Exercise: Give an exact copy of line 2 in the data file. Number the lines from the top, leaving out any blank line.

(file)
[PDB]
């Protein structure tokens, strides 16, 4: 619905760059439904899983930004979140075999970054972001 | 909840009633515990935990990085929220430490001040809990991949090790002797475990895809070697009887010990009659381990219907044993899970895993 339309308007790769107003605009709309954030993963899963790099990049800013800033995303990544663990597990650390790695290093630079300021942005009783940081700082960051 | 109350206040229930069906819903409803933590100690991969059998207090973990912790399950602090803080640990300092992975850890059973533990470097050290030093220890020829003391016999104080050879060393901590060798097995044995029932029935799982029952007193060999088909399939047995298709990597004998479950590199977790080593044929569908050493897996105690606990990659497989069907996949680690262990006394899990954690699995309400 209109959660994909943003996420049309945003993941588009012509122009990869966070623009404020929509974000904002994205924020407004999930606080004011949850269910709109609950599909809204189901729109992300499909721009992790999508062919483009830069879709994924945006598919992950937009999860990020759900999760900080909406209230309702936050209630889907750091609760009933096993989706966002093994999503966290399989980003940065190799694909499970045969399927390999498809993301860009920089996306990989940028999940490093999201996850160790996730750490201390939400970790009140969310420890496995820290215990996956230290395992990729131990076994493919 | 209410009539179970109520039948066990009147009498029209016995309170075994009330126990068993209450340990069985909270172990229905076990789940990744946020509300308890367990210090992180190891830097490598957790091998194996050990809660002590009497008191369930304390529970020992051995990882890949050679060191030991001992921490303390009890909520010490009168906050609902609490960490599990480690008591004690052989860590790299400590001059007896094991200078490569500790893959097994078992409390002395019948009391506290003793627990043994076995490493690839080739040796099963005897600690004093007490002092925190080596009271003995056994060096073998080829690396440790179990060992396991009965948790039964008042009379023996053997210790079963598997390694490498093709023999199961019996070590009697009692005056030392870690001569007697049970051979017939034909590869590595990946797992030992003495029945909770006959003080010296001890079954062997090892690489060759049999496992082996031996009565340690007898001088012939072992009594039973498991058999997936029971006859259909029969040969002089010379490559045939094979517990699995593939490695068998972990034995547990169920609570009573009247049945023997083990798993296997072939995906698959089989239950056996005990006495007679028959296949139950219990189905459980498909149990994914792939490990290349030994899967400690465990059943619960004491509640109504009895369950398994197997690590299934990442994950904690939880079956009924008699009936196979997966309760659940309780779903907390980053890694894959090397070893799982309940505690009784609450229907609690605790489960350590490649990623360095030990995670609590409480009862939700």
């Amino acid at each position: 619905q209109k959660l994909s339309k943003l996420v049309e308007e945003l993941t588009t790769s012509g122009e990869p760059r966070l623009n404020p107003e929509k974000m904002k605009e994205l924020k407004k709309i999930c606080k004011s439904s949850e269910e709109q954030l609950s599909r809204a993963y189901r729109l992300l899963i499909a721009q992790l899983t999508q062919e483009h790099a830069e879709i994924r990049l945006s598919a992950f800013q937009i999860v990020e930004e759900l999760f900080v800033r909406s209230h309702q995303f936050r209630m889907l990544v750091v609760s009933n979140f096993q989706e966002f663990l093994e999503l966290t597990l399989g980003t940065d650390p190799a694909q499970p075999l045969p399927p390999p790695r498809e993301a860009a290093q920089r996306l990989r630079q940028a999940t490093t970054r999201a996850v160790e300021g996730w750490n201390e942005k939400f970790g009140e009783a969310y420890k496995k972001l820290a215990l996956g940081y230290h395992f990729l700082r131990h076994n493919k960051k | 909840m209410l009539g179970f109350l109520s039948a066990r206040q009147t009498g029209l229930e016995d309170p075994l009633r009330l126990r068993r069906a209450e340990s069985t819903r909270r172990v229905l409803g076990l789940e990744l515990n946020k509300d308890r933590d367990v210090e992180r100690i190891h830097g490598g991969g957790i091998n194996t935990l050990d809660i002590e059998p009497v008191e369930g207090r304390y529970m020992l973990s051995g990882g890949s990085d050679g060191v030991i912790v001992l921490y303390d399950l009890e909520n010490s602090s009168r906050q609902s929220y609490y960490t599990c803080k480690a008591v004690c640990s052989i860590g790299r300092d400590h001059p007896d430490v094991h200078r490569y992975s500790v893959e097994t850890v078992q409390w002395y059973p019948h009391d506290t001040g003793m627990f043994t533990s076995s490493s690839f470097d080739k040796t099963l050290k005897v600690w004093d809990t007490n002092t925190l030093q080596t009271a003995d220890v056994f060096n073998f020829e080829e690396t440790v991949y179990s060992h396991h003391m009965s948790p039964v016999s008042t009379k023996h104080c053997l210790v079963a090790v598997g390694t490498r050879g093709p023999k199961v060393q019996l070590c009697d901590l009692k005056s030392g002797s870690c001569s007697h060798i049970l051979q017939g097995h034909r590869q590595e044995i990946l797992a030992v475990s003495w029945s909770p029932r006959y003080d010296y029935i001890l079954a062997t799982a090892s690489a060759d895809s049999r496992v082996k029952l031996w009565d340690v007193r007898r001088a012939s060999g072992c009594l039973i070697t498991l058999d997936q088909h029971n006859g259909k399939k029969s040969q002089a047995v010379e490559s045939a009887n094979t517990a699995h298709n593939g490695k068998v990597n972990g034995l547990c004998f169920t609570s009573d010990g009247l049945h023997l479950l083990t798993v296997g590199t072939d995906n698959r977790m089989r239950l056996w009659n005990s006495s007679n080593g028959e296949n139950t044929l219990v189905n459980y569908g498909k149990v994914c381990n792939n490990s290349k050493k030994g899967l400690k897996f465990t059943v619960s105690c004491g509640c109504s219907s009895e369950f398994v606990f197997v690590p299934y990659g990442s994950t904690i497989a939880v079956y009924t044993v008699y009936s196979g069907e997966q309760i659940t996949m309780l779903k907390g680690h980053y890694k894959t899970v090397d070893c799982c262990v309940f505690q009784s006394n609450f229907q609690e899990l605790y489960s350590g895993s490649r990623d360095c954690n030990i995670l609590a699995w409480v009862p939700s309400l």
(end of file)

């Protein structure tokens, strides 16, 4: 619905760059439904899983930004979140075999970054972001 | 909840009633515990935990990085929220430490001040809990991949090790002797475990895809070697009887010990009659381990219907044993899970895993 339309308007790769107003605009709309954030993963899963790099990049800013800033995303990544663990597990650390790695290093630079300021942005009783940081700082960051 | 109350206040229930069906819903409803933590100690991969059998207090973990912790399950602090803080640990300092992975850890059973533990470097050290030093220890020829003391016999104080050879060393901590060798097995044995029932029935799982029952007193060999088909399939047995298709990597004998479950590199977790080593044929569908050493897996105690606990990659497989069907996949680690262990006394899990954690699995309400 209109959660994909943003996420049309945003993941588009012509122009990869966070623009404020929509974000904002994205924020407004999930606080004011949850269910709109609950599909809204189901729109992300499909721009992790999508062919483009830069879709994924945006598919992950937009999860990020759900999760900080909406209230309702936050209630889907750091609760009933096993989706966002093994999503966290399989980003940065190799694909499970045969399927390999498809993301860009920089996306990989940028999940490093999201996850160790996730750490201390939400970790009140969310420890496995820290215990996956230290395992990729131990076994493919 | 209410009539179970109520039948066990009147009498029209016995309170075994009330126990068993209450340990069985909270172990229905076990789940990744946020509300308890367990210090992180190891830097490598957790091998194996050990809660002590009497008191369930304390529970020992051995990882890949050679060191030991001992921490303390009890909520010490009168906050609902609490960490599990480690008591004690052989860590790299400590001059007896094991200078490569500790893959097994078992409390002395019948009391506290003793627990043994076995490493690839080739040796099963005897600690004093007490002092925190080596009271003995056994060096073998080829690396440790179990060992396991009965948790039964008042009379023996053997210790079963598997390694490498093709023999199961019996070590009697009692005056030392870690001569007697049970051979017939034909590869590595990946797992030992003495029945909770006959003080010296001890079954062997090892690489060759049999496992082996031996009565340690007898001088012939072992009594039973498991058999997936029971006859259909029969040969002089010379490559045939094979517990699995593939490695068998972990034995547990169920609570009573009247049945023997083990798993296997072939995906698959089989239950056996005990006495007679028959296949139950219990189905459980498909149990994914792939490990290349030994899967400690465990059943619960004491509640109504009895369950398994197997690590299934990442994950904690939880079956009924008699009936196979997966309760659940309780779903907390980053890694894959090397070893799982309940505690009784609450229907609690605790489960350590490649990623360095030990995670609590409480009862939700």